63


Table of Contents

Our ability to address challenges associated with policy changes and mobile network operators’ business practices

PRC government authorities and mobile network operators may issue or revise rules, policies or guidelines that may affect our results of operations. For example, in January 2010, China Mobile began to implement measures under which any party offering mobile applications and content that are embedded in handsets was required to introduce additional notices and confirmations to users during the purchase of such offerings. Previously a single SMS code could be used for multiple service offerings or partners, while under these measures users may need to send two confirmation SMSs before effecting a transaction, which makes it more burdensome for users to purchase applications and content through Maopao. As a result, some users purchase fewer applications and content through Maopao.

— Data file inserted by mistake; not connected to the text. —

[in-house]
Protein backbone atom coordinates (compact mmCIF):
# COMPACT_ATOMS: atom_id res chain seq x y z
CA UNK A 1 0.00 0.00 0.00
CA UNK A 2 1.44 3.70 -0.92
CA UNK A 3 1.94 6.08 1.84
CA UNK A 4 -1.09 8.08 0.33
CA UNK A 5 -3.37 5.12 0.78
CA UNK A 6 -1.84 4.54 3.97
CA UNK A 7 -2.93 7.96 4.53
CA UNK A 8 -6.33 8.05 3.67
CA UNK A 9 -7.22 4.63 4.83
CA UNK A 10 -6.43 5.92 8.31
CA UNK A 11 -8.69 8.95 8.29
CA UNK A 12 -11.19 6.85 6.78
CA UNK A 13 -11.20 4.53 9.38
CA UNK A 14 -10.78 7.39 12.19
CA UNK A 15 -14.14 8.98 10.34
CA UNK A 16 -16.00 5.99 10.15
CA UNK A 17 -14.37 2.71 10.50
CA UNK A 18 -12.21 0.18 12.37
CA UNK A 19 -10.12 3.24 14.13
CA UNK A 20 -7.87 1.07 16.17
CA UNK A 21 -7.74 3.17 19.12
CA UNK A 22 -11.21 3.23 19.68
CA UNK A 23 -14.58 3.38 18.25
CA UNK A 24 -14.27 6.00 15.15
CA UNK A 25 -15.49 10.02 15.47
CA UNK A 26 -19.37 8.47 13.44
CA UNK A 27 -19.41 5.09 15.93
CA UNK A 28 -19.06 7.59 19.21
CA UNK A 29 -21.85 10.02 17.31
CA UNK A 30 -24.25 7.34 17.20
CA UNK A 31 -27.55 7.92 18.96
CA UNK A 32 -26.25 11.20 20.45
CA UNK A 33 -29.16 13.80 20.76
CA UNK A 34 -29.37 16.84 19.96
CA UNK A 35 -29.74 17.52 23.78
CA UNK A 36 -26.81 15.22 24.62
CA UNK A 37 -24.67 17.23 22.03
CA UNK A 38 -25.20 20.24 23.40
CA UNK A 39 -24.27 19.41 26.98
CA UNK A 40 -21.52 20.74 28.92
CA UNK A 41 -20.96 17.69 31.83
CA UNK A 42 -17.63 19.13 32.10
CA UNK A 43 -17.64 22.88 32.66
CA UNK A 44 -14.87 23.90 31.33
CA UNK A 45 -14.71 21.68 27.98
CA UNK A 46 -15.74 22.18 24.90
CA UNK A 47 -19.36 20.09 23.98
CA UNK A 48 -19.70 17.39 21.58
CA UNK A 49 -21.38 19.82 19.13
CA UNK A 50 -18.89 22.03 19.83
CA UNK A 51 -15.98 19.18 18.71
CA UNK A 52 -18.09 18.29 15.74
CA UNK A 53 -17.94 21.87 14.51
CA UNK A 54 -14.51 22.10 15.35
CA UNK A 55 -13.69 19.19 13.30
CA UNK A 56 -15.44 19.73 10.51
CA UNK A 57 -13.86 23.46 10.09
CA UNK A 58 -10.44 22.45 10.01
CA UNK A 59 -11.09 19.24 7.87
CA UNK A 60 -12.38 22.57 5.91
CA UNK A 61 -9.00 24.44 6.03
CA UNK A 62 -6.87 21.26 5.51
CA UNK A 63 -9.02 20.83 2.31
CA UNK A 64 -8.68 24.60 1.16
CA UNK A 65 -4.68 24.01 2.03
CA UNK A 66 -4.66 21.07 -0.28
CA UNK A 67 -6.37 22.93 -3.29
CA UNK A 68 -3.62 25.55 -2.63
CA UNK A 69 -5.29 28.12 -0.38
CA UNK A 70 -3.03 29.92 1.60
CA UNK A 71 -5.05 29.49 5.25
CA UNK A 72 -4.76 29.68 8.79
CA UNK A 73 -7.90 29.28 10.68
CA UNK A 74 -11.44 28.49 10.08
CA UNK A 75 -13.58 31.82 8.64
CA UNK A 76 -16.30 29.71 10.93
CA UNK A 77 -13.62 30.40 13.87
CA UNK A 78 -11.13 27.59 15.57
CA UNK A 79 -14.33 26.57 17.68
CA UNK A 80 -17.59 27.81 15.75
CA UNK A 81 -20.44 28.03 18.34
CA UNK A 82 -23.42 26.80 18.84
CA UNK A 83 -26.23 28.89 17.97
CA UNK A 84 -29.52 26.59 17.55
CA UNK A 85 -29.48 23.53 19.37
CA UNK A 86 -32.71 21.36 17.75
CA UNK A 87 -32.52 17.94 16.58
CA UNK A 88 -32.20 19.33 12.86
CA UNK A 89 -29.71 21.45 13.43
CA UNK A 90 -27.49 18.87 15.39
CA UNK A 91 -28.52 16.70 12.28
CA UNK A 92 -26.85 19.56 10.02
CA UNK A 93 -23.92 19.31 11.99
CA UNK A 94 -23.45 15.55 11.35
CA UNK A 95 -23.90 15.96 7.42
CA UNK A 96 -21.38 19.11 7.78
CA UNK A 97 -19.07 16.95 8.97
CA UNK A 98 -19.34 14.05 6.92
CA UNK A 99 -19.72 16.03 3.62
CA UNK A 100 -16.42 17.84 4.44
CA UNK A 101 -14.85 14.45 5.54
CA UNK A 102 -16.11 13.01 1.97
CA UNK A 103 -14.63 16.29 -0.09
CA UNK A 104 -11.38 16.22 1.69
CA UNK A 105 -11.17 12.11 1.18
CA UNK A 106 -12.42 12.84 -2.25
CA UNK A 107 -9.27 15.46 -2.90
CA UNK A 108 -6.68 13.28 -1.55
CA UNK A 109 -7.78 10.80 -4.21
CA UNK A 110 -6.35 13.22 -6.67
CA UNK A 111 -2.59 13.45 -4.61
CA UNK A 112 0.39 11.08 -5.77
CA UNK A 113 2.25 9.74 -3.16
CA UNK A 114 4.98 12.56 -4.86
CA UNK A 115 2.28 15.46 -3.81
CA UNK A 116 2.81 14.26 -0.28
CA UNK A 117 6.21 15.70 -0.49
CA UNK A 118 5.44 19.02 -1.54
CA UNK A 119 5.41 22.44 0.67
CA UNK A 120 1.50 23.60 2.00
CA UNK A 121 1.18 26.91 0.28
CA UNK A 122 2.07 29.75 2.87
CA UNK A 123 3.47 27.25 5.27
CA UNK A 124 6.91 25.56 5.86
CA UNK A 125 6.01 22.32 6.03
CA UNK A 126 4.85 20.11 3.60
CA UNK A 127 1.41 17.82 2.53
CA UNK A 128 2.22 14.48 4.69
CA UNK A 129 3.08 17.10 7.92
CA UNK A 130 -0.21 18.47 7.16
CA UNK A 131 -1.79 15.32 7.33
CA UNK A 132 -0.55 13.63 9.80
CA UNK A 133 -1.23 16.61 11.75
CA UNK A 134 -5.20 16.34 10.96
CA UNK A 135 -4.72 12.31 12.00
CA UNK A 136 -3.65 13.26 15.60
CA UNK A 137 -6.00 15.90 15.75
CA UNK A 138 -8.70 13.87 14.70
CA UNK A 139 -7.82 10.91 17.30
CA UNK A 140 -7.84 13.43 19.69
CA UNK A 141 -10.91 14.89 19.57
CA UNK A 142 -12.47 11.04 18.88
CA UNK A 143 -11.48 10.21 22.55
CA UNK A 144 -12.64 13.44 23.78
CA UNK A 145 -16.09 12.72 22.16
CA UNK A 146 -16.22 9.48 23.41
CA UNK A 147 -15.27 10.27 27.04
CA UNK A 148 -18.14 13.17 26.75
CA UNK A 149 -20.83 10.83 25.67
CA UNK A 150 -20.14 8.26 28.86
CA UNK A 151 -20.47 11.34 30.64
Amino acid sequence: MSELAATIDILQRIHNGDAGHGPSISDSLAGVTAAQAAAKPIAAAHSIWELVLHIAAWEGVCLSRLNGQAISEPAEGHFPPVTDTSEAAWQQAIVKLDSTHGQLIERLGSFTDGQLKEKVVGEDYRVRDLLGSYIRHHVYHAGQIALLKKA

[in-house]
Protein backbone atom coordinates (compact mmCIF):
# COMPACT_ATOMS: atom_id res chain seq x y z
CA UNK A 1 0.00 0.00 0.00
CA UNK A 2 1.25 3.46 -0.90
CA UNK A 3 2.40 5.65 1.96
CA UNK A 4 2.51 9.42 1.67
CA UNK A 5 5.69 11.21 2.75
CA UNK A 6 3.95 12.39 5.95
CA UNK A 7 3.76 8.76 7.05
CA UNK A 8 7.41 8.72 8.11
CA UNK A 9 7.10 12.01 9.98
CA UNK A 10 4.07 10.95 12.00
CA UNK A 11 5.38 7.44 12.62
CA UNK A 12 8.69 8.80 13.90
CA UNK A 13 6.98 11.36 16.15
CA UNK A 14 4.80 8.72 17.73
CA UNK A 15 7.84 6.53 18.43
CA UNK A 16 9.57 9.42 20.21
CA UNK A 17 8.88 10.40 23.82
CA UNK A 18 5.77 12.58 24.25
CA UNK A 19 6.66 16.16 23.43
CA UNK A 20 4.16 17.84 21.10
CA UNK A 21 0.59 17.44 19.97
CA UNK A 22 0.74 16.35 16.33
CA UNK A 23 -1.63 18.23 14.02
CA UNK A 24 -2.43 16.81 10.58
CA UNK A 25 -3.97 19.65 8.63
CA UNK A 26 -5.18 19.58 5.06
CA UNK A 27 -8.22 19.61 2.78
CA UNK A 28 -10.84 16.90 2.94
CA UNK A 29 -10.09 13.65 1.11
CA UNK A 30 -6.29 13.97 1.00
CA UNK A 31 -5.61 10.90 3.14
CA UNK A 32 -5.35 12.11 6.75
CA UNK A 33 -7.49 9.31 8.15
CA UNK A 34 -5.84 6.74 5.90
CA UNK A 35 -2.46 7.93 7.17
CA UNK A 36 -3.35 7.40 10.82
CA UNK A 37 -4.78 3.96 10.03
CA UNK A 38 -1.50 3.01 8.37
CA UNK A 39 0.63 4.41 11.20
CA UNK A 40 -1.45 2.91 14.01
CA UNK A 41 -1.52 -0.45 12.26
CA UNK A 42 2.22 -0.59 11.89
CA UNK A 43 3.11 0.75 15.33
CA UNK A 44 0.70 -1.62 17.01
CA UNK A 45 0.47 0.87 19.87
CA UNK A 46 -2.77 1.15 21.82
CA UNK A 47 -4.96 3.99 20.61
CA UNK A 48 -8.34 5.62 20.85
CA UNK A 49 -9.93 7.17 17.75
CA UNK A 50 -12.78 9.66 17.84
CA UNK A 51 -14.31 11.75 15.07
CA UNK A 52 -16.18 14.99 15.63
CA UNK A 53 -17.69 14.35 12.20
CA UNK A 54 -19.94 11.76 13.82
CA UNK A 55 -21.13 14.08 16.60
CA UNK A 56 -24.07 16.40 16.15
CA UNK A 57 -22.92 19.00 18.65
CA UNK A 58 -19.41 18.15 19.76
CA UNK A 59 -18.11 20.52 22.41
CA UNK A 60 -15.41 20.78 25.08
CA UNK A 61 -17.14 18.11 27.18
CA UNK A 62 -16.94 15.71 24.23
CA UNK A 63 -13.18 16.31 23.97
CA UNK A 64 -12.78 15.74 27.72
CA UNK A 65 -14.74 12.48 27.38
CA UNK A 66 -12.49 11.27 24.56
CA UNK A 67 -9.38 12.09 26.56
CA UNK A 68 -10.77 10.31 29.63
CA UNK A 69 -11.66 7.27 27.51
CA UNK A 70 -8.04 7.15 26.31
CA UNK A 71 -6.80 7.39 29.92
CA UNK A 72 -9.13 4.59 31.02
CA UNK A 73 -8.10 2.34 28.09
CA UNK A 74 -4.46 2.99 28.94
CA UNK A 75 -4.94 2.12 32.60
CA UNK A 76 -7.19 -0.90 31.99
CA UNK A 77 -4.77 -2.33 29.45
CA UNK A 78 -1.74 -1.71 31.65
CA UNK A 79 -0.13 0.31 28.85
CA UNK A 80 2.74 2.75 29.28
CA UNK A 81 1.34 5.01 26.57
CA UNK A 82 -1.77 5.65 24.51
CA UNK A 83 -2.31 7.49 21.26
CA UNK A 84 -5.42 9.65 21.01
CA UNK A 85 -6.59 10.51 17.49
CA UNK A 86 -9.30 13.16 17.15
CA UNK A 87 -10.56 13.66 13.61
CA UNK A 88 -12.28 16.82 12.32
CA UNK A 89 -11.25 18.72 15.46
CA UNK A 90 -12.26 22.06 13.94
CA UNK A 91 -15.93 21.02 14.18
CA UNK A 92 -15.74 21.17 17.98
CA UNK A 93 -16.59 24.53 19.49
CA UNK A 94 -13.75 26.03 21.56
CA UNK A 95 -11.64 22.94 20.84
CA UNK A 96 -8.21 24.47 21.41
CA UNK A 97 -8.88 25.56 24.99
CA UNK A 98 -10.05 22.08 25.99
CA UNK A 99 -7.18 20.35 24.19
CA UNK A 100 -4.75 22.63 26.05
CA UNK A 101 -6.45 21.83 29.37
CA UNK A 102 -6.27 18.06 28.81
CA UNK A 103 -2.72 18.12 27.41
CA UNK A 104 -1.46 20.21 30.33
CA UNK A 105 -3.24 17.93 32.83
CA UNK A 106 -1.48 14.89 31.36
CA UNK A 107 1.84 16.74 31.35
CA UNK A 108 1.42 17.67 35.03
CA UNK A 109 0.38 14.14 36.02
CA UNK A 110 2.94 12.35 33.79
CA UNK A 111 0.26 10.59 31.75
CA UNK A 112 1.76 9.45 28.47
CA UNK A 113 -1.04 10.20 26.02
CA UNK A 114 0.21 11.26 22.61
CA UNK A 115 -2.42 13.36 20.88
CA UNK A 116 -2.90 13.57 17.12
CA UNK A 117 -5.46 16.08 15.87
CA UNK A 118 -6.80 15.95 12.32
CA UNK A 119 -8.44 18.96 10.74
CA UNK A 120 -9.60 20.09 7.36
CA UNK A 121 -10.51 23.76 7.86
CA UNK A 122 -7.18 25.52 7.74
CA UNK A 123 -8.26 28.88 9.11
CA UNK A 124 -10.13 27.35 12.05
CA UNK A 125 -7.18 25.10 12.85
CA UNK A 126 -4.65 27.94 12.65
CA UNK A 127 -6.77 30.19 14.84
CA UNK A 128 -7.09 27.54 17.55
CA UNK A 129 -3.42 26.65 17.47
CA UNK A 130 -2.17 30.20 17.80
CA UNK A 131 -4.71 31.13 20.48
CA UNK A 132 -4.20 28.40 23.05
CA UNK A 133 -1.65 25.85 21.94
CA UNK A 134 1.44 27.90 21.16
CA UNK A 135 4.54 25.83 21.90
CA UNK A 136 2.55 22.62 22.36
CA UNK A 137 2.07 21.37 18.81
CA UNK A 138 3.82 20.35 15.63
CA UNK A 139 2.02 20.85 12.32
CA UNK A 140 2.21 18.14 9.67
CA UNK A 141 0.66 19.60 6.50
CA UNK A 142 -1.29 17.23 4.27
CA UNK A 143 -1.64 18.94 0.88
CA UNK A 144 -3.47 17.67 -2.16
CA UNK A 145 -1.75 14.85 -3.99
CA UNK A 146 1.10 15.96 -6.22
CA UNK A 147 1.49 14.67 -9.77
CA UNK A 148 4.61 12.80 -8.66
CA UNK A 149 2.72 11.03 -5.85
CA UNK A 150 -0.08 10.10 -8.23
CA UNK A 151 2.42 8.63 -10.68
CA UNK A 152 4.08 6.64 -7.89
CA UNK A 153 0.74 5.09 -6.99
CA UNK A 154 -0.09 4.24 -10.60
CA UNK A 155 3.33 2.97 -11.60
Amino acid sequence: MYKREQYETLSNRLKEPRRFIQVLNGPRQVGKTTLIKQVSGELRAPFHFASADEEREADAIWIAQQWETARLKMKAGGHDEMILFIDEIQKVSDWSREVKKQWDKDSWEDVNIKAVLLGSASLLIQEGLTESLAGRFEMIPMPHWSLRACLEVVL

In addition, when more SMSs need to be transmitted to effect the same volume of transactions, we may face incremental billing and transmission failures. As a result, any of these measures may lead to a higher percentage of downloads that fail to result in payments, which would affect our revenues and results of operations. Since September 2010, China Mobile has applied new measures that require users to send triple confirmation SMSs before a transaction can be effected.